Given three points $a_1$, $a_2$, $a_3$ in an affine space such that $\dim \langle a_1, a_2, a_3\rangle = 1$ (i.e. they are co-linear) and $a_1\ne a_2$, my professor defined the "simple ratio" (making a literal translation) as the unique scalar $$ (a_1a_2a_3) := \lambda \in\mathbb{K} \qquad\text{such that}\qquad \overrightarrow{a_1a_3}=\lambda\, \overrightarrow{a_1a_2}\,. $$

I haven't found any equivalent term in English sources. Is such a concept defined in other places, or does it happen to be "popular" where I live?

For example, this notation is used in "Álgebra Lineal i Geometria" by M. Castellet and I. Llerena.


The Wikipedia Projective harmonic conjugate article uses the term "division ratio" which is rare in English unfortunately. More precisely, it states "C divides AB externally" and gives the ratio $AC:BC$ which corresponds to your $\lambda$ and where $ABC$ are three points in order on a line. A third point can divide a line segment "internally" where the ratio $\lambda$ is negative. Further it also states:

In terms of a double ratio, given points a and b on an affine line, the division ratio of a point x is $$ t(x)=\frac {x-a}{x-b}.$$

It seems to me that the term "division ratio" is what you want, although "simple ratio" is simpler.

  • $\begingroup$ Please see my reference to Coxeter's book. I must admit that I am more familiar with Russian terminology, where the adjective "simple" is used instead. $\endgroup$ – GReyes Feb 17 at 9:14

I don't think I've ever seen this affine version named before, but I have seen the projective geometry concept that it's a case of: the cross-ratio $$(a_4,a_1;a_2,a_3) = \frac{a_1a_3\cdot a_4a_2}{a_1a_2\cdot a_4a_3}$$ If we choose $a_4$ to be the point at $\infty$ on the line, then $\frac{a_4a_3}{a_4a_2}=1$ and this becomes $\frac{a_1a_3}{a_1a_2}=\lambda$.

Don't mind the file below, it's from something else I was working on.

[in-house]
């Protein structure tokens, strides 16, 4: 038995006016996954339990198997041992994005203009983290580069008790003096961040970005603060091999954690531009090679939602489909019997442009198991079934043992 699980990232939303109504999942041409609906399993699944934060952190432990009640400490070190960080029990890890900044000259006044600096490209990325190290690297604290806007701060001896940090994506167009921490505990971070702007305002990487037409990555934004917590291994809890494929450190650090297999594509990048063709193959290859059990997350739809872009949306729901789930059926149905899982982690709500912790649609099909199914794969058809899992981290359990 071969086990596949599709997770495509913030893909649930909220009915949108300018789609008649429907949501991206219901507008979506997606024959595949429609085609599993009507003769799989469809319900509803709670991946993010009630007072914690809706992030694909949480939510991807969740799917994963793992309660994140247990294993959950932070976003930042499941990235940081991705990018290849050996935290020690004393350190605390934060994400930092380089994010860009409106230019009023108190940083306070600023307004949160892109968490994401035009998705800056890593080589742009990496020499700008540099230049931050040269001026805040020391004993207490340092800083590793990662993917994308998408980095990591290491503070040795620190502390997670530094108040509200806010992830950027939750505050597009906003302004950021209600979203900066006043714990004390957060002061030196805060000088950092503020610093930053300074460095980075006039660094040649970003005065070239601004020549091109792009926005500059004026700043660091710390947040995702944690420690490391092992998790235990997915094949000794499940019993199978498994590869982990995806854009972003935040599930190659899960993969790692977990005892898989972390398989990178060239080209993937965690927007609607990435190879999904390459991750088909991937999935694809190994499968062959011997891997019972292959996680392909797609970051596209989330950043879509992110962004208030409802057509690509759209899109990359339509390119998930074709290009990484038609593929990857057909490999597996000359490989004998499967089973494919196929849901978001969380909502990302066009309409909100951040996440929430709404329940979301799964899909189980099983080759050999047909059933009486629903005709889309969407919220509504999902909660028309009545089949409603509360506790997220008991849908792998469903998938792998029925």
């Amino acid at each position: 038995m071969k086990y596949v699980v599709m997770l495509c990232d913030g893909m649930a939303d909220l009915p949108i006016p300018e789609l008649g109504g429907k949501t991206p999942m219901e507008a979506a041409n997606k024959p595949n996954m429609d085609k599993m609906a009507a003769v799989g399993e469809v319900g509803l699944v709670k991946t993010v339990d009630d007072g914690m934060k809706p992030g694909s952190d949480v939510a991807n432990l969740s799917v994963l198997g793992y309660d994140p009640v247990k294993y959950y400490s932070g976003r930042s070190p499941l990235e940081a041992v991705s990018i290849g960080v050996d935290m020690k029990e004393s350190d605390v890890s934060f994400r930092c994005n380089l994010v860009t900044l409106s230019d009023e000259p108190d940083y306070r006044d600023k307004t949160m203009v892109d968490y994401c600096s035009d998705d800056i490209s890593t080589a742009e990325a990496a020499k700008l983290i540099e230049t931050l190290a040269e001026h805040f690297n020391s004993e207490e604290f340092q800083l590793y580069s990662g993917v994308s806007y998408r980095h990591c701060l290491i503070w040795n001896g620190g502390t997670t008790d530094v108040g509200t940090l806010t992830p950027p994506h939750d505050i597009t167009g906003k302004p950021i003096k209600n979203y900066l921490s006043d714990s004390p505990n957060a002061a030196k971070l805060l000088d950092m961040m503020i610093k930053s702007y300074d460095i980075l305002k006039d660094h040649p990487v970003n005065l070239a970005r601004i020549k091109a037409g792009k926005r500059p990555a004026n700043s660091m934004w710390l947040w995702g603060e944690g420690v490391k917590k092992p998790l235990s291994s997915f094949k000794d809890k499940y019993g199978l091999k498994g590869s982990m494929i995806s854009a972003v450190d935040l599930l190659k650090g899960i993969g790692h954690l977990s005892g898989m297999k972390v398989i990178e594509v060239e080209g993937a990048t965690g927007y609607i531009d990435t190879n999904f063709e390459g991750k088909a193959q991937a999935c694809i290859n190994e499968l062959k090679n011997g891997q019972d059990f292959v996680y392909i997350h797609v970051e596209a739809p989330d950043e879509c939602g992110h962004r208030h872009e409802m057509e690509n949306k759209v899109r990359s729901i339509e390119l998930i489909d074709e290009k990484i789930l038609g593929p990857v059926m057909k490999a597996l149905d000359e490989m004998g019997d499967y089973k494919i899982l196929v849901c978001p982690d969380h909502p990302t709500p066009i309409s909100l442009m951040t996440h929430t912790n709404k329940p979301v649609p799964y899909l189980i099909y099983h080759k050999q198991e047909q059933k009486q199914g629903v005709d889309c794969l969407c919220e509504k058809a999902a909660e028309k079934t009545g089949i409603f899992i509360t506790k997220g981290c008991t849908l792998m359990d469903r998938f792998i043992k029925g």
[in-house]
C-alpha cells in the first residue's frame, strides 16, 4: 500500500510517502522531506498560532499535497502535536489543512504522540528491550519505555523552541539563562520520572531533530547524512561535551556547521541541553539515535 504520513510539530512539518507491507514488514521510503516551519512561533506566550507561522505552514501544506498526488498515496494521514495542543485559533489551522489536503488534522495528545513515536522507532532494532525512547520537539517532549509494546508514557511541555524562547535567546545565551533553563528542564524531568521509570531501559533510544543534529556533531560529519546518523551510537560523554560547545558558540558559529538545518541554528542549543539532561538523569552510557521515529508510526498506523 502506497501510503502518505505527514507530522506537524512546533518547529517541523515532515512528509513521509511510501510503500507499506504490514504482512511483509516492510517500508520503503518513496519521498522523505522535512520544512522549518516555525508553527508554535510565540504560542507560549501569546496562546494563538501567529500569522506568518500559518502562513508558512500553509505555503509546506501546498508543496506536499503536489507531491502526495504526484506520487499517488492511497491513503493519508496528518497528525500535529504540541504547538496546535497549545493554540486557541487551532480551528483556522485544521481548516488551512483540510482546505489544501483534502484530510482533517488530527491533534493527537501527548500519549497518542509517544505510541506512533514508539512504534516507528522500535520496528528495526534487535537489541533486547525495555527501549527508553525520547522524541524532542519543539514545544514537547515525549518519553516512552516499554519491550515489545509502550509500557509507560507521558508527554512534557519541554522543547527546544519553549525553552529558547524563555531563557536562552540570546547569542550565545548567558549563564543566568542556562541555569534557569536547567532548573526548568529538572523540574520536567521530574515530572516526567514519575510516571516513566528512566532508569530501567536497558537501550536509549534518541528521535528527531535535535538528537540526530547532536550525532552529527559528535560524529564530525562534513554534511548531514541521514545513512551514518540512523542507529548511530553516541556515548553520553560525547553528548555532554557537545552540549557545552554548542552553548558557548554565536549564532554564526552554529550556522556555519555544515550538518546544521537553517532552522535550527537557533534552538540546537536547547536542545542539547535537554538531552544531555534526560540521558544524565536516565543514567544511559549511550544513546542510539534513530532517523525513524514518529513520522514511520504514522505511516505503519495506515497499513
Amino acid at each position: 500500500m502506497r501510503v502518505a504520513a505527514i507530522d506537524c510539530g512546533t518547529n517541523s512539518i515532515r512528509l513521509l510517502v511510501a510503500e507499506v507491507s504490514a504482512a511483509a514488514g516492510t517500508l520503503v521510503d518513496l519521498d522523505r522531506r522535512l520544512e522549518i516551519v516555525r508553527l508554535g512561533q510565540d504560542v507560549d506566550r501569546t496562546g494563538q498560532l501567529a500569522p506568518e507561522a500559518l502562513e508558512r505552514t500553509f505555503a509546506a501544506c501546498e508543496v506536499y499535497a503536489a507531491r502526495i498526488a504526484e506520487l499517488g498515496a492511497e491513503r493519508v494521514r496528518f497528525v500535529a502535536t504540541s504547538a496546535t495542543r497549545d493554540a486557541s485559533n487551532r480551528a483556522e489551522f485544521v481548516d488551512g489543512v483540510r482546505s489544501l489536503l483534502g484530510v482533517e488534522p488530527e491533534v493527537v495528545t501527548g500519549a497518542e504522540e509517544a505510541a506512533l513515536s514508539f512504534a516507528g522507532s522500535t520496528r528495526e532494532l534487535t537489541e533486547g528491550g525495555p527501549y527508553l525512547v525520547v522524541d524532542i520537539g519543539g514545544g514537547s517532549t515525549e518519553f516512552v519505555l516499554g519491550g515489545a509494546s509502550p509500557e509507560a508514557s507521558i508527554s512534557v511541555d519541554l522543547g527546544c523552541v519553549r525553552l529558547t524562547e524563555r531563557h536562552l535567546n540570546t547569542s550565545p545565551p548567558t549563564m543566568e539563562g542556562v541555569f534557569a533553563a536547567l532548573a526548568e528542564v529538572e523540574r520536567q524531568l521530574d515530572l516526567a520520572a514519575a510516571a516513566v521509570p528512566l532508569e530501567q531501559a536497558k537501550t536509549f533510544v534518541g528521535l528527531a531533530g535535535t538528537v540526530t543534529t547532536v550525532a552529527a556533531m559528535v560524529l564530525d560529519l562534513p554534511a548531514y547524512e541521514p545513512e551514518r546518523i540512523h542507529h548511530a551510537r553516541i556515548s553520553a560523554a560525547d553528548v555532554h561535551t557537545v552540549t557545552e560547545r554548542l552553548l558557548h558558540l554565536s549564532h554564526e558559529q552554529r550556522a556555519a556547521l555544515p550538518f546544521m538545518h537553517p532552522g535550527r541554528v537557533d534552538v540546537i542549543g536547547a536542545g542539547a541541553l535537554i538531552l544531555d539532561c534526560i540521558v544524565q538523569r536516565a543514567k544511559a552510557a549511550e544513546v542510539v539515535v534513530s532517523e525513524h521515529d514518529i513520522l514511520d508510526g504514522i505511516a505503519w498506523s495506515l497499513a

• $\begingroup$ The cross ratio is an invariant in Projective Geometry (simple ratio is not invariant there, and you need a ratio of ratios). Observe that the cross ratio is a ratio of simple ratios. $\endgroup$ – GReyes Feb 16 at 19:37

Ratios between segments are preserved in Affine Geometry. The simple ratio is not just popular, it has been widely used. Sometimes they define it a bit differently (instead of $A_1A_3/A_1A_2$ you take, for example, $A_1A_3/A_2A_3$. All of those are related, and what is more important, all these are preserved under affine transformations. BTW, Castellet and Llerena is a great book!

  • $\begingroup$ For example, the midpoint divides the segment in a simple ratio =2, according with your definition. The midpoint is an affine invariant. $\endgroup$ – GReyes Feb 16 at 19:40
  • $\begingroup$ Do you have a reference for it being named in English? $\endgroup$ – jmerry Feb 16 at 20:10
  • $\begingroup$ I was a bit surprised not to find the term "simple ratio" as often as expected. But you can check, for example, Coxeter's book (a classic) books.google.com/… $\endgroup$ – GReyes Feb 17 at 6:21

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